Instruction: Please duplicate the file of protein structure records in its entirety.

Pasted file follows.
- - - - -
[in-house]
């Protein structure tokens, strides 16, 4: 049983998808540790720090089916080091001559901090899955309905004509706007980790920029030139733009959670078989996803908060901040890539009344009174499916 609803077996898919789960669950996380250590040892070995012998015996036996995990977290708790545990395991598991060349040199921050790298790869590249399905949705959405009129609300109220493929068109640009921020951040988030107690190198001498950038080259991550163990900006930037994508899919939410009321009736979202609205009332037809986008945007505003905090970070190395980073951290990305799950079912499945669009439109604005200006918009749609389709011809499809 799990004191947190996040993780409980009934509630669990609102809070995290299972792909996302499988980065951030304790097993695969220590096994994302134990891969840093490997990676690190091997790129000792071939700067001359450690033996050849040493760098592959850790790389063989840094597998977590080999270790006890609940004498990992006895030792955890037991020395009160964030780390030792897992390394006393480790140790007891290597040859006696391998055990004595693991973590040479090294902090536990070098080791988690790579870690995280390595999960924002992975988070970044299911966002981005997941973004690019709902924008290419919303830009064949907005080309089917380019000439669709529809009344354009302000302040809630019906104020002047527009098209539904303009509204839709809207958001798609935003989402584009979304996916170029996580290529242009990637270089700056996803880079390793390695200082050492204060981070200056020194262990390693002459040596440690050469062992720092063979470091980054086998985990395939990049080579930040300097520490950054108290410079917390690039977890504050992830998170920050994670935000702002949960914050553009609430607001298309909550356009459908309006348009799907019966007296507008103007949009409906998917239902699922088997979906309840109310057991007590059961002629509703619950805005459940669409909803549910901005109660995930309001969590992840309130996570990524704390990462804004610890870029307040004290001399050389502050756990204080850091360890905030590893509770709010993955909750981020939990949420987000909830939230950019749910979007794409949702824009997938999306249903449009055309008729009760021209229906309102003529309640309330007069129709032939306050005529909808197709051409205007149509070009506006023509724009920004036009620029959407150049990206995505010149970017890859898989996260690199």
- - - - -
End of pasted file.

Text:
[in-house]
């Protein structure tokens, strides 16, 4: 049983998808540790720090089916080091001559901090899955309905004509706007980790920029030139733009959670078989996803908060901040890539009344009174499916 609803077996898919789960669950996380250590040892070995012998015996036996995990977290708790545990395991598991060349040199921050790298790869590249399905949705959405009129609300109220493929068109640009921020951040988030107690190198001498950038080259991550163990900006930037994508899919939410009321009736979202609205009332037809986008945007505003905090970070190395980073951290990305799950079912499945669009439109604005200006918009749609389709011809499809 799990004191947190996040993780409980009934509630669990609102809070995290299972792909996302499988980065951030304790097993695969220590096994994302134990891969840093490997990676690190091997790129000792071939700067001359450690033996050849040493760098592959850790790389063989840094597998977590080999270790006890609940004498990992006895030792955890037991020395009160964030780390030792897992390394006393480790140790007891290597040859006696391998055990004595693991973590040479090294902090536990070098080791988690790579870690995280390595999960924002992975988070970044299911966002981005997941973004690019709902924008290419919303830009064949907005080309089917380019000439669709529809009344354009302000302040809630019906104020002047527009098209539904303009509204839709809207958001798609935003989402584009979304996916170029996580290529242009990637270089700056996803880079390793390695200082050492204060981070200056020194262990390693002459040596440690050469062992720092063979470091980054086998985990395939990049080579930040300097520490950054108290410079917390690039977890504050992830998170920050994670935000702002949960914050553009609430607001298309909550356009459908309006348009799907019966007296507008103007949009409906998917239902699922088997979906309840109310057991007590059961002629509703619950805005459940669409909803549910901005109660995930309001969590992840309130996570990524704390990462804004610890870029307040004290001399050389502050756990204080850091360890905030590893509770709010993955909750981020939990949420987000909830939230950019749910979007794409949702824009997938999306249903449009055309008729009760021209229906309102003529309640309330007069129709032939306050005529909808197709051409205007149509070009506006023509724009920004036009620029959407150049990206995505010149970017890859898989996260690199």